Mentions: For any nanomaterial utilized in an application that might lead to a release to the environment or to the exposure of living beings, in particular humans, an accurate risk assessment as well as a toxicological screening is highly needed2728. The aquatic environment is of high importance since any contamination of water might lead to a wide distribution of the contaminant and thus to major pollution. All the biological in vitro studies investigating the effects of small CNOs (diameter of approx. 5 nm) with different surface functionalization on a variety of different cell cultures describe CNOs as a highly biocompatible nanomaterial. The effect of large CNOs (diameter of approx. 30 nm) on the immune system indicates that the cell response is highly dependent on the structure29. The inflammatory potential of small f-CNOs on immortalized bone-marrow-derived mouse macrophages and mouse bone-marrow-derived dendritic cells is found to be negligible and significantly lower than the effects of similarly functionalized single wall carbon nanotubes12. A recent report comparing large CNOs (diameter of 50–100 nm) with multiwall carbon nanotubes corroborates these findings30. We recently showed that small functionalized CNOs have no significant adverse effects on three weeks old freshwater polyp Hydra vulgaris31. The results reported on this very simple and basal animal, in addition to in vitro studies, suggest that CNO is a biocompatible and safe nanomaterial, but are not sufficient to rule out possible risks of CNOs exposure and release. Additional long-term toxicity studies of CNOs on complex organisms, as well as the fate of CNOs in biological systems, are strongly needed. Zebrafish represents an emerging and excellent model organism, mainly due to the fact that it has a remarkable similarity in the molecular signalling processes, cellular structure, anatomy and physiology to other higher order vertebrates323334353637. Moreover, zebrafish embryos are ideal for high-throughput screening due to their external development, optical transparency, and short breeding cycle3839. Zebrafish development represents a valuable tool to assess the in vivo toxicity and biocompatibility of drugs, chemicals and nanomaterials, with a focus on the developmental effects, and to obtain toxicity information at the whole animal level404142434445. Several approaches using zebrafish embryos or larvae as an animal model have been developed in recent years to assess embryonic effects of chemicals, drugs and nanomaterials464748, in order to predict the potential risk induced by the nanomaterial’s exposure on human health. We therefore decided to employ zebrafish as a vertebrate model to investigate the possible effects induced by benzoic acid functionalized CNOs (benz-CNOs, Fig. 1a left) and fluorescent boron dipyrromethene tagged CNOs (BODIPY-CNOs, Fig. 1a right). Different toxicological end-points such as the incidence of malformations, spontaneous movements and hatching rate/time disturbance are assessed during the zebrafish’s development. Moreover, the fluorescent BODIPY-CNOs biodistribution in zebrafish at completed organogenesis is studied using inverted selective plane illumination microscopy in order to probe their in vivo internalization inside the zebrafish larvae.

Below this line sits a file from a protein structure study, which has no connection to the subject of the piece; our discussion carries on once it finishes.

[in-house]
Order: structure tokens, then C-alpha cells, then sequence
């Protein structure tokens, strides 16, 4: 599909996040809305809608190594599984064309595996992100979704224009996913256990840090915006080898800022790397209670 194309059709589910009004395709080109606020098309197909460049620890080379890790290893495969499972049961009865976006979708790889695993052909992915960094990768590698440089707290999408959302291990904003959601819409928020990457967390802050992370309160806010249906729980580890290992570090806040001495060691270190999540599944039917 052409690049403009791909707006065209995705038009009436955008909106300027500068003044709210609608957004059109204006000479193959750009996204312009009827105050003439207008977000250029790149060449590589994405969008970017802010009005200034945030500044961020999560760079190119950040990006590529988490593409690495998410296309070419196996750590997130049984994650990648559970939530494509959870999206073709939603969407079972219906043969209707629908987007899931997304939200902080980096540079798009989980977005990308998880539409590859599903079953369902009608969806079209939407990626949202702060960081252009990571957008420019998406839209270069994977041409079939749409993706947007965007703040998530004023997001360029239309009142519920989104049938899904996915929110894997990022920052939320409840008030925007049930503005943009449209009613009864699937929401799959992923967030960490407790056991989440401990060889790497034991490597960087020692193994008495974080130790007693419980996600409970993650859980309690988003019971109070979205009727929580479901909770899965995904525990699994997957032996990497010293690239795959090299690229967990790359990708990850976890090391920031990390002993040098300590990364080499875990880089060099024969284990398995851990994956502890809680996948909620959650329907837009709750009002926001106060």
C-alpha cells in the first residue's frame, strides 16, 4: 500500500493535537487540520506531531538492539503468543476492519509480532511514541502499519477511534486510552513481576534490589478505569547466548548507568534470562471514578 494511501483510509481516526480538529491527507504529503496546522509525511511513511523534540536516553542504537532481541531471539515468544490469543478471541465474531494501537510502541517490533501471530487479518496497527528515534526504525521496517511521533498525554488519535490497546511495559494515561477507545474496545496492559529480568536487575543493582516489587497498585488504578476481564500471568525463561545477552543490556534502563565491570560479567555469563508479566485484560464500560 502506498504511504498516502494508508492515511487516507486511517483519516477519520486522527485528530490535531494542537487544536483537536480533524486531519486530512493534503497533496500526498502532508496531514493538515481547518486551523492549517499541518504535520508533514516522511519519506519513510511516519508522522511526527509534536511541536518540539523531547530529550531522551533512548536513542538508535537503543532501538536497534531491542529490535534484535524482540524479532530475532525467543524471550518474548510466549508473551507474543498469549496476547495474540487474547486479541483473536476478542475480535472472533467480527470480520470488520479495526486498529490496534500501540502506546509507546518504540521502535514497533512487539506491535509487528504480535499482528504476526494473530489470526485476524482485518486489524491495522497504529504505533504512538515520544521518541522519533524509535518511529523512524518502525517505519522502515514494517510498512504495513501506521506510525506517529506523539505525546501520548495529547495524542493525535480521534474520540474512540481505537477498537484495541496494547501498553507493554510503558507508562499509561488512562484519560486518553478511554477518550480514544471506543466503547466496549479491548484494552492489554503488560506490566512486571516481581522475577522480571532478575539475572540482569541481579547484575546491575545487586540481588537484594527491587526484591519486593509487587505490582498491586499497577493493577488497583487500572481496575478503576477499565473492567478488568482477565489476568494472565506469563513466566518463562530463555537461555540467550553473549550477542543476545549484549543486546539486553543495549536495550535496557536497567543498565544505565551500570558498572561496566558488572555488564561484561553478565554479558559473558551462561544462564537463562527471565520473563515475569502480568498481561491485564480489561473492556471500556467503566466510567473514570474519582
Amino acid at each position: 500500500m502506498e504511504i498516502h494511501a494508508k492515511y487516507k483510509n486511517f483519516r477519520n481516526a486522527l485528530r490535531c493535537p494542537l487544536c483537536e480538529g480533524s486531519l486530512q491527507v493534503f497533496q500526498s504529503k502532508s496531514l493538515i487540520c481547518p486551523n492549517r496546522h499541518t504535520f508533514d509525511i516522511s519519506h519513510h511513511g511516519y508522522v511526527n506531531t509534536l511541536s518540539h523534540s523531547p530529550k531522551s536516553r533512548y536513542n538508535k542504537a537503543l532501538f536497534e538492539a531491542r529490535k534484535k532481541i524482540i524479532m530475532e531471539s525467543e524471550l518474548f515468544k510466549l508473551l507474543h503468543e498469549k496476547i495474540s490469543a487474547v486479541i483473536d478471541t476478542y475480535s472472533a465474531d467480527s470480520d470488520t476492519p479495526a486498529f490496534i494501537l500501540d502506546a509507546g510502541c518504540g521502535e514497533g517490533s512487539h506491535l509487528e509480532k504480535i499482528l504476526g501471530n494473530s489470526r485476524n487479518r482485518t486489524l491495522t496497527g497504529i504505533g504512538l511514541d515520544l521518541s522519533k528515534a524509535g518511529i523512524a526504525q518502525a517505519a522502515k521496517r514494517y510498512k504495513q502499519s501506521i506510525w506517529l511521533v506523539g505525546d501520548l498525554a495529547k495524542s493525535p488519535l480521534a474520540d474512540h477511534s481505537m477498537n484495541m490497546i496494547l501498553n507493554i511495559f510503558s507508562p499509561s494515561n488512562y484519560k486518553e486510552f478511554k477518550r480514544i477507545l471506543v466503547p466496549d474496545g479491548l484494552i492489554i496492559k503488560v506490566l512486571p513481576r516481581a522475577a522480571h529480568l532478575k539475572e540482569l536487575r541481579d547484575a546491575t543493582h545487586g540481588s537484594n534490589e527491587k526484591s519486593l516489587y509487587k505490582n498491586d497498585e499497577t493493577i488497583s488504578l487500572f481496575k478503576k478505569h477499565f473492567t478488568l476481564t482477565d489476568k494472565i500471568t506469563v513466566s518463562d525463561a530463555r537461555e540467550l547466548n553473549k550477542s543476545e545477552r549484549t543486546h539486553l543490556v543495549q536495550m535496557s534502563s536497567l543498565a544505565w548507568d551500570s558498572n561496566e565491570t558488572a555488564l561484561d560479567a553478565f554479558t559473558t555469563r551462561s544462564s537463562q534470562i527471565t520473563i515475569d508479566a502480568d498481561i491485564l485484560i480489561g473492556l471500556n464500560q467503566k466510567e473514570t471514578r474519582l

Biocompatibility and biodistribution of functionalized carbon nano-onions (f-CNOs) in a vertebrate model